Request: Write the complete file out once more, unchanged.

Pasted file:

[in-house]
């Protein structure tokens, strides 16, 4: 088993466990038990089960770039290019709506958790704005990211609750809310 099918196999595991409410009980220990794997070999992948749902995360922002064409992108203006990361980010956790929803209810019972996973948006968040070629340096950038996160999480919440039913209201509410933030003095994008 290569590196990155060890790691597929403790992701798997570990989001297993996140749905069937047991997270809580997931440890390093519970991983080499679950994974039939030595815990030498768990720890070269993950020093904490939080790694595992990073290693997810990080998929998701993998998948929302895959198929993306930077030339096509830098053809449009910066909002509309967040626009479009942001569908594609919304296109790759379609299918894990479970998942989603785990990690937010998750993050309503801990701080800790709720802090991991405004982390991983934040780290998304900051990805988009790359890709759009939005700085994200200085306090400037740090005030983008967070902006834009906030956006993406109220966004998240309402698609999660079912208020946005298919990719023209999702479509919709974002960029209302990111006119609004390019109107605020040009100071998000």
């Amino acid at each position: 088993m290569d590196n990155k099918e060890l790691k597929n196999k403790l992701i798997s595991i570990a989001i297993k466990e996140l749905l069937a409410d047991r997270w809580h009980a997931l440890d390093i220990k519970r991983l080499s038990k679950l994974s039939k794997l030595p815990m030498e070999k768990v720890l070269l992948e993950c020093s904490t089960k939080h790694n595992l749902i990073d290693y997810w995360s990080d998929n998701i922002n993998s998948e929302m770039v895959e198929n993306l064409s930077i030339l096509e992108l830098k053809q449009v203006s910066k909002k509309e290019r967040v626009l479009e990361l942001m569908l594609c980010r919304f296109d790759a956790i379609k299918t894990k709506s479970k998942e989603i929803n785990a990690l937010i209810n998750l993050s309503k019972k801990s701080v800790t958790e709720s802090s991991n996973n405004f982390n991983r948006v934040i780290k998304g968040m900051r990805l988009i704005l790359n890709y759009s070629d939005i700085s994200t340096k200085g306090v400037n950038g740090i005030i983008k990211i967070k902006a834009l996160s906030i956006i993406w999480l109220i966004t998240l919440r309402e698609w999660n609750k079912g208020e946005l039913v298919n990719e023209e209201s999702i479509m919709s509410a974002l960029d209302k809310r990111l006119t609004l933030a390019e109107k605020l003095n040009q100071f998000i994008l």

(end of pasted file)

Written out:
[in-house]
């Protein structure tokens, strides 16, 4: 088993466990038990089960770039290019709506958790704005990211609750809310 099918196999595991409410009980220990794997070999992948749902995360922002064409992108203006990361980010956790929803209810019972996973948006968040070629340096950038996160999480919440039913209201509410933030003095994008 290569590196990155060890790691597929403790992701798997570990989001297993996140749905069937047991997270809580997931440890390093519970991983080499679950994974039939030595815990030498768990720890070269993950020093904490939080790694595992990073290693997810990080998929998701993998998948929302895959198929993306930077030339096509830098053809449009910066909002509309967040626009479009942001569908594609919304296109790759379609299918894990479970998942989603785990990690937010998750993050309503801990701080800790709720802090991991405004982390991983934040780290998304900051990805988009790359890709759009939005700085994200200085306090400037740090005030983008967070902006834009906030956006993406109220966004998240309402698609999660079912208020946005298919990719023209999702479509919709974002960029209302990111006119609004390019109107605020040009100071998000």
């Amino acid at each position: 088993m290569d590196n990155k099918e060890l790691k597929n196999k403790l992701i798997s595991i570990a989001i297993k466990e996140l749905l069937a409410d047991r997270w809580h009980a997931l440890d390093i220990k519970r991983l080499s038990k679950l994974s039939k794997l030595p815990m030498e070999k768990v720890l070269l992948e993950c020093s904490t089960k939080h790694n595992l749902i990073d290693y997810w995360s990080d998929n998701i922002n993998s998948e929302m770039v895959e198929n993306l064409s930077i030339l096509e992108l830098k053809q449009v203006s910066k909002k509309e290019r967040v626009l479009e990361l942001m569908l594609c980010r919304f296109d790759a956790i379609k299918t894990k709506s479970k998942e989603i929803n785990a990690l937010i209810n998750l993050s309503k019972k801990s701080v800790t958790e709720s802090s991991n996973n405004f982390n991983r948006v934040i780290k998304g968040m900051r990805l988009i704005l790359n890709y759009s070629d939005i700085s994200t340096k200085g306090v400037n950038g740090i005030i983008k990211i967070k902006a834009l996160s906030i956006i993406w999480l109220i966004t998240l919440r309402e698609w999660n609750k079912g208020e946005l039913v298919n990719e023209e209201s999702i479509m919709s509410a974002l960029d209302k809310r990111l006119t609004l933030a390019e109107k605020l003095n040009q100071f998000i994008l």